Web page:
WASHINGTON, D.C. -- Why when things have been going so swimmingly on the campaign trail did Dr. Howard Dean heave off a gratuitous lie to an Iowa newspaper?
Moreover it was an obvious lie, the kind of lie a mischievous adolescent might tell. Dr. Howard Dean, the leading moralizer in a field of moralizers, all primping and curtsying to win the Democratic presidential nomination, was asked to identify his "closest living relative in the armed services." Dean identified his brother, a young man who anyone familiar with Dean's biography knows, disappeared while a tourist in Laos in 1974.
Like Dean, he never served in the military. Dean, The Washington Post tells us, had a student deferment until 1971, whereupon he "presented evidence of a bad back and was rejected (from the draft). He subsequently spent nine months in Aspen, Colo., skiing and working odd jobs, such as washing dishes and pouring concrete." With a record such as that, Dean had best not be cavalier in answering questions about service in the military.
Of course, the Democratic frontrunner is not the only candidate in the field to be snagged in petty lies. There is Sen. John Pierre Kerry, who now ducks every time he hears the term "fact checker." Remember in early November when he astounded reporters by claiming, "I saw a poll the other day that showed me about 15 points ahead of her (Sen. Hillary Rodham Clinton)." No one could find such a poll, though reporters did find a Quinnipiac University poll that had Mrs. Clinton 36 percent ahead of her delusional colleague.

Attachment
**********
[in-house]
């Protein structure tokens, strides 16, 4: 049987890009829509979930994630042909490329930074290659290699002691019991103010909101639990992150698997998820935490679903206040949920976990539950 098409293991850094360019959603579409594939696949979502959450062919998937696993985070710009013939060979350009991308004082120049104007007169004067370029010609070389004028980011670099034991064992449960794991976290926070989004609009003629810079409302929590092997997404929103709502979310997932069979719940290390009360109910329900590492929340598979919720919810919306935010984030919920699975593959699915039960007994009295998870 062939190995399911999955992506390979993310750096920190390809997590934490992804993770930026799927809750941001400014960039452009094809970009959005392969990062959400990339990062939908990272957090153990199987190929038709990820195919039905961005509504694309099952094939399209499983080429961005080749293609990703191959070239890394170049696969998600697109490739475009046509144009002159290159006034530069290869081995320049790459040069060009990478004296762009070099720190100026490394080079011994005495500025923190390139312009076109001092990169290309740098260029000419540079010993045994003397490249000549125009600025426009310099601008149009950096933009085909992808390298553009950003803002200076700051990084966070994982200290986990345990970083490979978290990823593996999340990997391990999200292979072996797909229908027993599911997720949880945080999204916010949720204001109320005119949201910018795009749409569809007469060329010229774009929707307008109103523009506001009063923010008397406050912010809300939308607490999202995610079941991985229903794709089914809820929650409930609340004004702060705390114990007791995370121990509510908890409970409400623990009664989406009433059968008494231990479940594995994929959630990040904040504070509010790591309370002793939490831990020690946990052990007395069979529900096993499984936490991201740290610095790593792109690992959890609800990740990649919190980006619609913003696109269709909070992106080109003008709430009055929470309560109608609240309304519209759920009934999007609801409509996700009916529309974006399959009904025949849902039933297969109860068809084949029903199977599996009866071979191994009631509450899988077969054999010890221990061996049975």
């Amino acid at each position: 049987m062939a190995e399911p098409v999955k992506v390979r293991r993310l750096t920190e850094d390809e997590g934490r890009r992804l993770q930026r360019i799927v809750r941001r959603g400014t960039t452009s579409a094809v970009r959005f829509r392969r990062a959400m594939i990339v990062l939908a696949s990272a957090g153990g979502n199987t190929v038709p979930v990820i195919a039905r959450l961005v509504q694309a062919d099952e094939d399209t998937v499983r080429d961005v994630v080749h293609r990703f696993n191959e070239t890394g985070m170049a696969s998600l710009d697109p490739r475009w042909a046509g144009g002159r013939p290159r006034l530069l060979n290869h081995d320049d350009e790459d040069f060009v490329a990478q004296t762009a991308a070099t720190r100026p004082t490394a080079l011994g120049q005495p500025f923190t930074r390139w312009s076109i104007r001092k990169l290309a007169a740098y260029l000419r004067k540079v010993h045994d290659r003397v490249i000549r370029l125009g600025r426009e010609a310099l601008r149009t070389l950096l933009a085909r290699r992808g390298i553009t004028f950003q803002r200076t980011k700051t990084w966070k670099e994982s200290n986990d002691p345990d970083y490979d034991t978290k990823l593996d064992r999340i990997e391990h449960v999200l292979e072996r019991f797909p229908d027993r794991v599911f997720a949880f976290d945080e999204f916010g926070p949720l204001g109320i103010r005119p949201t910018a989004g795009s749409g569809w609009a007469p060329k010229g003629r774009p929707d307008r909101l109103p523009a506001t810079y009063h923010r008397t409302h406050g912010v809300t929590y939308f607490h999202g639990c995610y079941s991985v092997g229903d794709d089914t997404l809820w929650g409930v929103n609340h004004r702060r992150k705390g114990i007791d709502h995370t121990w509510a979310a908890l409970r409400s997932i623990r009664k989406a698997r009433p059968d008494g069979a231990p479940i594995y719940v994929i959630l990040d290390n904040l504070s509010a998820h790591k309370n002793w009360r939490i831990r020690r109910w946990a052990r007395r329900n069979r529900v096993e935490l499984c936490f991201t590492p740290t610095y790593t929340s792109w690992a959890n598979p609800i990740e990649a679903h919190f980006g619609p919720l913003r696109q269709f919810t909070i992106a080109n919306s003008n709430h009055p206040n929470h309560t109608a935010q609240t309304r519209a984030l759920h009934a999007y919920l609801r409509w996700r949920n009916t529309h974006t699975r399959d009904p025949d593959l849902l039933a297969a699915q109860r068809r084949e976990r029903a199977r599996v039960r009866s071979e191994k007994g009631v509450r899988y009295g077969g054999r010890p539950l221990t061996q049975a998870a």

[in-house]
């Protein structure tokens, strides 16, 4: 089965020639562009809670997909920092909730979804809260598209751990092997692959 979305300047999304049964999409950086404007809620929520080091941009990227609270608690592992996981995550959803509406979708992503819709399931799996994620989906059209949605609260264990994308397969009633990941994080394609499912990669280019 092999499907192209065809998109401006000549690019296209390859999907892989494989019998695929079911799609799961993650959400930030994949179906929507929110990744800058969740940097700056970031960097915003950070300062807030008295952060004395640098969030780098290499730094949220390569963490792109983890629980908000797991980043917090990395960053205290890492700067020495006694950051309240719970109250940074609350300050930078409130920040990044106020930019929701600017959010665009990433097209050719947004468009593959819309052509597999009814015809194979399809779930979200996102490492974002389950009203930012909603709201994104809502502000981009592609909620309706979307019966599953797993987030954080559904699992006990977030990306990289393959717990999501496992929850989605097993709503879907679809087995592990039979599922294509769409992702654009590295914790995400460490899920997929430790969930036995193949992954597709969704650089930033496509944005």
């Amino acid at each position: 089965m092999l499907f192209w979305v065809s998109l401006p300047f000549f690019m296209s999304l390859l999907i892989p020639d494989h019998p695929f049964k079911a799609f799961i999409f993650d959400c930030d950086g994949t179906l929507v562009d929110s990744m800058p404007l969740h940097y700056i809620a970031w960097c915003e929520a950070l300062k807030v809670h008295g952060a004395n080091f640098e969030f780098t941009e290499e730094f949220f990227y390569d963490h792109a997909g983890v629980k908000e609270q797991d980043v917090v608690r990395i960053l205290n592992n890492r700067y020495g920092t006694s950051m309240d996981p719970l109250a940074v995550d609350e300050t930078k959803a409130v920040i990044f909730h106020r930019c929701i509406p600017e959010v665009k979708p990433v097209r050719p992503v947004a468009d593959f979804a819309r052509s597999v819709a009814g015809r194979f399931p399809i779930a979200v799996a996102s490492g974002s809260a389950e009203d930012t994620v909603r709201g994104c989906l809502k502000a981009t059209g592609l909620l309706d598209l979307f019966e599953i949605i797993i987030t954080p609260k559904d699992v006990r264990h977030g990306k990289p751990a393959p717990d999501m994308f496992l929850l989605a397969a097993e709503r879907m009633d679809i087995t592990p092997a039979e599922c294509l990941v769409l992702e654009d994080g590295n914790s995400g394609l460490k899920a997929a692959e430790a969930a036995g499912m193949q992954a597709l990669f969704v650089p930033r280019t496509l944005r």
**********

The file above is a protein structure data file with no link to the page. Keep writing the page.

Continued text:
There have been other scrapes with the dreaded fact checkers. This spring, Kerry was caught lying about his maiden speech on the Senate floor. Hoping to snag the pro-abortion vote, he frequently claimed his first speech in the Senate was in praise of Roe vs. Wade. The fact checkers found that it was actually in opposition to the Reagan administration's construction of 21 MX missiles.
Then there was the self-inflicted wound over his ethnic heritage. For some weird reason Kerry found himself claiming that he had been "clear as a bell" for years that he was not Irish, despite his Irish name. Alas, a Boston Globe rigorist found the senator's 1986 statement in the Congressional Record proclaiming to a St. Patrick's Day gathering: "For those of us who are fortunate enough to share an Irish ancestory (sic), we take great pride in the contributions that Irish-Americans ..." blah, blah, blah.
I suspect that it is the impulse to boast about oneself that has gotten these two driven careerists into their difficulties with the truth. Boasting about things that earlier generations of candidates would be reluctant to mention seems to be a weakness with several of the Democratic presidential candidates.
Sen. John Edwards of North Carolina goes around bragging about what a toughie he was on the playground. The 50-year-old candidate tells a reporter that his rural upbringing was "very much the law of the jungle," and he dramatizes: "'This kind of fight,' he says, holding his right fist to a reporter's nose.'" Pass the Valium.
Thus, retired Gen. Wesley Clark must feel right at home in the Democratic field. Within weeks of announcing his candidacy, he was ensnared in fibs. He told the Union Leader in Manchester, N.H., that he registered as a Democrat "on or about Sept. 3," but on Oct. 2 The Washington Times quoted an aide saying the boss had yet to register. About this time, he got into a flap claiming Karl Rove had not answered Clark's calls to the White House. Rove claimed his telephone logs showed no calls. Then, too, there are Clark's shifting positions on the war in Iraq. First, he said he probably would have voted for the congressional resolution on war in Iraq. A day later, he contradicted that statement.
All this gets me to wondering how he would have measured up against Edwards on the playground. In his most recent controversy, he was taped bragging that if President George W. Bush or one of his Democratic opponents questioned his commitment to the military, he would "kick the" fecal matter out of them.
So goes the fantasy that is the Democrats' march to the White House.